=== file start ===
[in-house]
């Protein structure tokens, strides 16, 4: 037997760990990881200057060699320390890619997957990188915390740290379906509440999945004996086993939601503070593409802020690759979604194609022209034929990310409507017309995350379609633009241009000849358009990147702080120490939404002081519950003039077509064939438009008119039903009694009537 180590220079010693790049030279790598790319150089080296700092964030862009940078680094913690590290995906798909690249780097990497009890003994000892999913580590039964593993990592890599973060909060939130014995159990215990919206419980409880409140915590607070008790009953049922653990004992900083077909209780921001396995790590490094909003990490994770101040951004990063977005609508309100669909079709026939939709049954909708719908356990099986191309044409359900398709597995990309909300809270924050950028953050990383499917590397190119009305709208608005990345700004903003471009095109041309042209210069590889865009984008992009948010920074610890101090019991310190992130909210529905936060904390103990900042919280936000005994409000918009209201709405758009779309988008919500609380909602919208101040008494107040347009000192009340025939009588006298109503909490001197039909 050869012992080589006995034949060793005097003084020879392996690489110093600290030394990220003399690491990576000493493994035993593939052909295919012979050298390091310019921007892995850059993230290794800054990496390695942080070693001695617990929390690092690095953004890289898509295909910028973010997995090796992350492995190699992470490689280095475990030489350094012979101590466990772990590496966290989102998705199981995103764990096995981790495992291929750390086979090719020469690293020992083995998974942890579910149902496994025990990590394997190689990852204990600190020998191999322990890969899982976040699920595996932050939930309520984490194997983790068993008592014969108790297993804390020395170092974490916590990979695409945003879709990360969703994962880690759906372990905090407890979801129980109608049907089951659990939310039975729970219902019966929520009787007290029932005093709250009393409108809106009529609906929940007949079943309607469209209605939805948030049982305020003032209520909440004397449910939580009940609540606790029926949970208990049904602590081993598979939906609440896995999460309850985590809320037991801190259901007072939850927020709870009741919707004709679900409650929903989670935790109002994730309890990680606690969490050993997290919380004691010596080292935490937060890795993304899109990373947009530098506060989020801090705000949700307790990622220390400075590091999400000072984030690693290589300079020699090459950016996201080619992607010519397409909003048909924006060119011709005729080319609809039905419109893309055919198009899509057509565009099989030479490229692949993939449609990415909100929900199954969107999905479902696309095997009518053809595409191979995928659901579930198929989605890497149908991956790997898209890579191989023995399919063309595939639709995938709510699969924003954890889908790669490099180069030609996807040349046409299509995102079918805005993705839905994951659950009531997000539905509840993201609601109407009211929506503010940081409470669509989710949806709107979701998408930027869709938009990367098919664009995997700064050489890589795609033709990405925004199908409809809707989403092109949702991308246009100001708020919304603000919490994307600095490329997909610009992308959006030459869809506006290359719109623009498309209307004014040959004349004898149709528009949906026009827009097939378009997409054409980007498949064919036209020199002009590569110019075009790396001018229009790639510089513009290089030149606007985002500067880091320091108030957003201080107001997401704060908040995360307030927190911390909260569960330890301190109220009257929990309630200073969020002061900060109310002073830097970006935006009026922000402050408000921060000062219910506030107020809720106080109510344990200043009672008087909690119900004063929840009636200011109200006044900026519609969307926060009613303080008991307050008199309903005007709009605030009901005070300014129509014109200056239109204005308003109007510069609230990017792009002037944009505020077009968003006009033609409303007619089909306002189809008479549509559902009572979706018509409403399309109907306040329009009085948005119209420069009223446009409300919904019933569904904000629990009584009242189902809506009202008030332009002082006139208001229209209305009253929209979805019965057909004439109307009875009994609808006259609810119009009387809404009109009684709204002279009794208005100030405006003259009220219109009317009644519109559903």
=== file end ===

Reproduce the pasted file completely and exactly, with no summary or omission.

[in-house]
């Protein structure tokens, strides 16, 4: 037997760990990881200057060699320390890619997957990188915390740290379906509440999945004996086993939601503070593409802020690759979604194609022209034929990310409507017309995350379609633009241009000849358009990147702080120490939404002081519950003039077509064939438009008119039903009694009537 180590220079010693790049030279790598790319150089080296700092964030862009940078680094913690590290995906798909690249780097990497009890003994000892999913580590039964593993990592890599973060909060939130014995159990215990919206419980409880409140915590607070008790009953049922653990004992900083077909209780921001396995790590490094909003990490994770101040951004990063977005609508309100669909079709026939939709049954909708719908356990099986191309044409359900398709597995990309909300809270924050950028953050990383499917590397190119009305709208608005990345700004903003471009095109041309042209210069590889865009984008992009948010920074610890101090019991310190992130909210529905936060904390103990900042919280936000005994409000918009209201709405758009779309988008919500609380909602919208101040008494107040347009000192009340025939009588006298109503909490001197039909 050869012992080589006995034949060793005097003084020879392996690489110093600290030394990220003399690491990576000493493994035993593939052909295919012979050298390091310019921007892995850059993230290794800054990496390695942080070693001695617990929390690092690095953004890289898509295909910028973010997995090796992350492995190699992470490689280095475990030489350094012979101590466990772990590496966290989102998705199981995103764990096995981790495992291929750390086979090719020469690293020992083995998974942890579910149902496994025990990590394997190689990852204990600190020998191999322990890969899982976040699920595996932050939930309520984490194997983790068993008592014969108790297993804390020395170092974490916590990979695409945003879709990360969703994962880690759906372990905090407890979801129980109608049907089951659990939310039975729970219902019966929520009787007290029932005093709250009393409108809106009529609906929940007949079943309607469209209605939805948030049982305020003032209520909440004397449910939580009940609540606790029926949970208990049904602590081993598979939906609440896995999460309850985590809320037991801190259901007072939850927020709870009741919707004709679900409650929903989670935790109002994730309890990680606690969490050993997290919380004691010596080292935490937060890795993304899109990373947009530098506060989020801090705000949700307790990622220390400075590091999400000072984030690693290589300079020699090459950016996201080619992607010519397409909003048909924006060119011709005729080319609809039905419109893309055919198009899509057509565009099989030479490229692949993939449609990415909100929900199954969107999905479902696309095997009518053809595409191979995928659901579930198929989605890497149908991956790997898209890579191989023995399919063309595939639709995938709510699969924003954890889908790669490099180069030609996807040349046409299509995102079918805005993705839905994951659950009531997000539905509840993201609601109407009211929506503010940081409470669509989710949806709107979701998408930027869709938009990367098919664009995997700064050489890589795609033709990405925004199908409809809707989403092109949702991308246009100001708020919304603000919490994307600095490329997909610009992308959006030459869809506006290359719109623009498309209307004014040959004349004898149709528009949906026009827009097939378009997409054409980007498949064919036209020199002009590569110019075009790396001018229009790639510089513009290089030149606007985002500067880091320091108030957003201080107001997401704060908040995360307030927190911390909260569960330890301190109220009257929990309630200073969020002061900060109310002073830097970006935006009026922000402050408000921060000062219910506030107020809720106080109510344990200043009672008087909690119900004063929840009636200011109200006044900026519609969307926060009613303080008991307050008199309903005007709009605030009901005070300014129509014109200056239109204005308003109007510069609230990017792009002037944009505020077009968003006009033609409303007619089909306002189809008479549509559902009572979706018509409403399309109907306040329009009085948005119209420069009223446009409300919904019933569904904000629990009584009242189902809506009202008030332009002082006139208001229209209305009253929209979805019965057909004439109307009875009994609808006259609810119009009387809404009109009684709204002279009794208005100030405006003259009220219109009317009644519109559903």